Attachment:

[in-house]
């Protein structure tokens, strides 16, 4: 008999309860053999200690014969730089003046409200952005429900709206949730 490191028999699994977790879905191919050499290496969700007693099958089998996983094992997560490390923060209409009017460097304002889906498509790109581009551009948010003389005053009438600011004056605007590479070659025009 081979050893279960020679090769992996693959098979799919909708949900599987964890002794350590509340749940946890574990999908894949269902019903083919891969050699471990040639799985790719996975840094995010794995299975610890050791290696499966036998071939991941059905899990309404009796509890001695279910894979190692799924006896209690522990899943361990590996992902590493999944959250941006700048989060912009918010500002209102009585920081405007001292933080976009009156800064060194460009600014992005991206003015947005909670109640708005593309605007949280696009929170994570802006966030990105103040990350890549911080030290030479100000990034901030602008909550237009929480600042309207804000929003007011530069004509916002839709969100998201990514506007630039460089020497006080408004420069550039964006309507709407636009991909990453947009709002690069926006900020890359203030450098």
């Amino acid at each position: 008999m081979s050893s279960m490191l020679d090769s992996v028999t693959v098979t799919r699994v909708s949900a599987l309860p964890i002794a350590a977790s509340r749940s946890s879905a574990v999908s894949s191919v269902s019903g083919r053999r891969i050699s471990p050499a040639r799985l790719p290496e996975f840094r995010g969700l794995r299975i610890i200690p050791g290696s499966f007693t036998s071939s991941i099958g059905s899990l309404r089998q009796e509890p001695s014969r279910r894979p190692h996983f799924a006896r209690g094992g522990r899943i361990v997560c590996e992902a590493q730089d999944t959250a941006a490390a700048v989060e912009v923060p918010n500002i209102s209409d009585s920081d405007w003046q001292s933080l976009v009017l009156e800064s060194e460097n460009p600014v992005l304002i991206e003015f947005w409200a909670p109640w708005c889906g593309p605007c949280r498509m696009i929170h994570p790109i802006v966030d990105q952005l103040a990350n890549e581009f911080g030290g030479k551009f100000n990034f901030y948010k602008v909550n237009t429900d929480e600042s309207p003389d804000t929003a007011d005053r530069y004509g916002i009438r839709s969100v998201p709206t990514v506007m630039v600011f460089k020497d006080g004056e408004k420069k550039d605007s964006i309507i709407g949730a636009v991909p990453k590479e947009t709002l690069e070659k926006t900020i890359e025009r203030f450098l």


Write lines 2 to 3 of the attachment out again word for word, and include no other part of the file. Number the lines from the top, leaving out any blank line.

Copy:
């Protein structure tokens, strides 16, 4: 008999309860053999200690014969730089003046409200952005429900709206949730 490191028999699994977790879905191919050499290496969700007693099958089998996983094992997560490390923060209409009017460097304002889906498509790109581009551009948010003389005053009438600011004056605007590479070659025009 081979050893279960020679090769992996693959098979799919909708949900599987964890002794350590509340749940946890574990999908894949269902019903083919891969050699471990040639799985790719996975840094995010794995299975610890050791290696499966036998071939991941059905899990309404009796509890001695279910894979190692799924006896209690522990899943361990590996992902590493999944959250941006700048989060912009918010500002209102009585920081405007001292933080976009009156800064060194460009600014992005991206003015947005909670109640708005593309605007949280696009929170994570802006966030990105103040990350890549911080030290030479100000990034901030602008909550237009929480600042309207804000929003007011530069004509916002839709969100998201990514506007630039460089020497006080408004420069550039964006309507709407636009991909990453947009709002690069926006900020890359203030450098």
């Amino acid at each position: 008999m081979s050893s279960m490191l020679d090769s992996v028999t693959v098979t799919r699994v909708s949900a599987l309860p964890i002794a350590a977790s509340r749940s946890s879905a574990v999908s894949s191919v269902s019903g083919r053999r891969i050699s471990p050499a040639r799985l790719p290496e996975f840094r995010g969700l794995r299975i610890i200690p050791g290696s499966f007693t036998s071939s991941i099958g059905s899990l309404r089998q009796e509890p001695s014969r279910r894979p190692h996983f799924a006896r209690g094992g522990r899943i361990v997560c590996e992902a590493q730089d999944t959250a941006a490390a700048v989060e912009v923060p918010n500002i209102s209409d009585s920081d405007w003046q001292s933080l976009v009017l009156e800064s060194e460097n460009p600014v992005l304002i991206e003015f947005w409200a909670p109640w708005c889906g593309p605007c949280r498509m696009i929170h994570p790109i802006v966030d990105q952005l103040a990350n890549e581009f911080g030290g030479k551009f100000n990034f901030y948010k602008v909550n237009t429900d929480e600042s309207p003389d804000t929003a007011d005053r530069y004509g916002i009438r839709s969100v998201p709206t990514v506007m630039v600011f460089k020497d006080g004056e408004k420069k550039d605007s964006i309507i709407g949730a636009v991909p990453k590479e947009t709002l690069e070659k926006t900020i890359e025009r203030f450098l």